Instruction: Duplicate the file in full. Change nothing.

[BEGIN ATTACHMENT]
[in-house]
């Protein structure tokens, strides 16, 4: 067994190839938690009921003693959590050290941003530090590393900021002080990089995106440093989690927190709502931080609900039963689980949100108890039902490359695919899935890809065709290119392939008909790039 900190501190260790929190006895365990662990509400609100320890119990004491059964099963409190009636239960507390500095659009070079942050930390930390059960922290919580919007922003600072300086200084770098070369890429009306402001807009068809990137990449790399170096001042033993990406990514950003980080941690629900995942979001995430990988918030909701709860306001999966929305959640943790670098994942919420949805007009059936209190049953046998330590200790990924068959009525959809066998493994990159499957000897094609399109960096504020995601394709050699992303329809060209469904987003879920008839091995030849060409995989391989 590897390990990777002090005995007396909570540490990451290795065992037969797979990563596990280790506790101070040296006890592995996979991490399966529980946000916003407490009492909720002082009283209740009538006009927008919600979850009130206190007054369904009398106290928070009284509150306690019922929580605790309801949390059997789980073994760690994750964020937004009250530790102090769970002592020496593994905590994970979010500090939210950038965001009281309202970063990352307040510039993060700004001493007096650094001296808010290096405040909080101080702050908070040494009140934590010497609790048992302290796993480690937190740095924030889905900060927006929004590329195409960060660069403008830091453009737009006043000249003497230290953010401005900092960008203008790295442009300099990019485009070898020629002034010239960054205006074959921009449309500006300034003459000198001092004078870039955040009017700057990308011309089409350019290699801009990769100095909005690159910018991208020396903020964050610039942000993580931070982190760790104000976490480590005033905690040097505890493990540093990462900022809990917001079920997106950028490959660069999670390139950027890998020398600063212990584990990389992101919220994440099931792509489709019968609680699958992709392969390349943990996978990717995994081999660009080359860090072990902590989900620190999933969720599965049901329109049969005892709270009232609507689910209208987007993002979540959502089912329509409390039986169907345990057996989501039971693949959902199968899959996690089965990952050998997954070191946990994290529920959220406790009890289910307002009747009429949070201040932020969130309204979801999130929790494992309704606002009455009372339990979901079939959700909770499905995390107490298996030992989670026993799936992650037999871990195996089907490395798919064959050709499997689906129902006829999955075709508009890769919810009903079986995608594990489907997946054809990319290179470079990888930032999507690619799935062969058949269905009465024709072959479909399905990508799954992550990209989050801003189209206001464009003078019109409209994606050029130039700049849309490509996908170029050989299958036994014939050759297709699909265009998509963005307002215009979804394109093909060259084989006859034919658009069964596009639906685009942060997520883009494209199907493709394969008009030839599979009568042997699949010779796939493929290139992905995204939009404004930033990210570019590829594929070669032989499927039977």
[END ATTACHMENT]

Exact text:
[in-house]
């Protein structure tokens, strides 16, 4: 067994190839938690009921003693959590050290941003530090590393900021002080990089995106440093989690927190709502931080609900039963689980949100108890039902490359695919899935890809065709290119392939008909790039 900190501190260790929190006895365990662990509400609100320890119990004491059964099963409190009636239960507390500095659009070079942050930390930390059960922290919580919007922003600072300086200084770098070369890429009306402001807009068809990137990449790399170096001042033993990406990514950003980080941690629900995942979001995430990988918030909701709860306001999966929305959640943790670098994942919420949805007009059936209190049953046998330590200790990924068959009525959809066998493994990159499957000897094609399109960096504020995601394709050699992303329809060209469904987003879920008839091995030849060409995989391989 590897390990990777002090005995007396909570540490990451290795065992037969797979990563596990280790506790101070040296006890592995996979991490399966529980946000916003407490009492909720002082009283209740009538006009927008919600979850009130206190007054369904009398106290928070009284509150306690019922929580605790309801949390059997789980073994760690994750964020937004009250530790102090769970002592020496593994905590994970979010500090939210950038965001009281309202970063990352307040510039993060700004001493007096650094001296808010290096405040909080101080702050908070040494009140934590010497609790048992302290796993480690937190740095924030889905900060927006929004590329195409960060660069403008830091453009737009006043000249003497230290953010401005900092960008203008790295442009300099990019485009070898020629002034010239960054205006074959921009449309500006300034003459000198001092004078870039955040009017700057990308011309089409350019290699801009990769100095909005690159910018991208020396903020964050610039942000993580931070982190760790104000976490480590005033905690040097505890493990540093990462900022809990917001079920997106950028490959660069999670390139950027890998020398600063212990584990990389992101919220994440099931792509489709019968609680699958992709392969390349943990996978990717995994081999660009080359860090072990902590989900620190999933969720599965049901329109049969005892709270009232609507689910209208987007993002979540959502089912329509409390039986169907345990057996989501039971693949959902199968899959996690089965990952050998997954070191946990994290529920959220406790009890289910307002009747009429949070201040932020969130309204979801999130929790494992309704606002009455009372339990979901079939959700909770499905995390107490298996030992989670026993799936992650037999871990195996089907490395798919064959050709499997689906129902006829999955075709508009890769919810009903079986995608594990489907997946054809990319290179470079990888930032999507690619799935062969058949269905009465024709072959479909399905990508799954992550990209989050801003189209206001464009003078019109409209994606050029130039700049849309490509996908170029050989299958036994014939050759297709699909265009998509963005307002215009979804394109093909060259084989006859034919658009069964596009639906685009942060997520883009494209199907493709394969008009030839599979009568042997699949010779796939493929290139992905995204939009404004930033990210570019590829594929070669032989499927039977």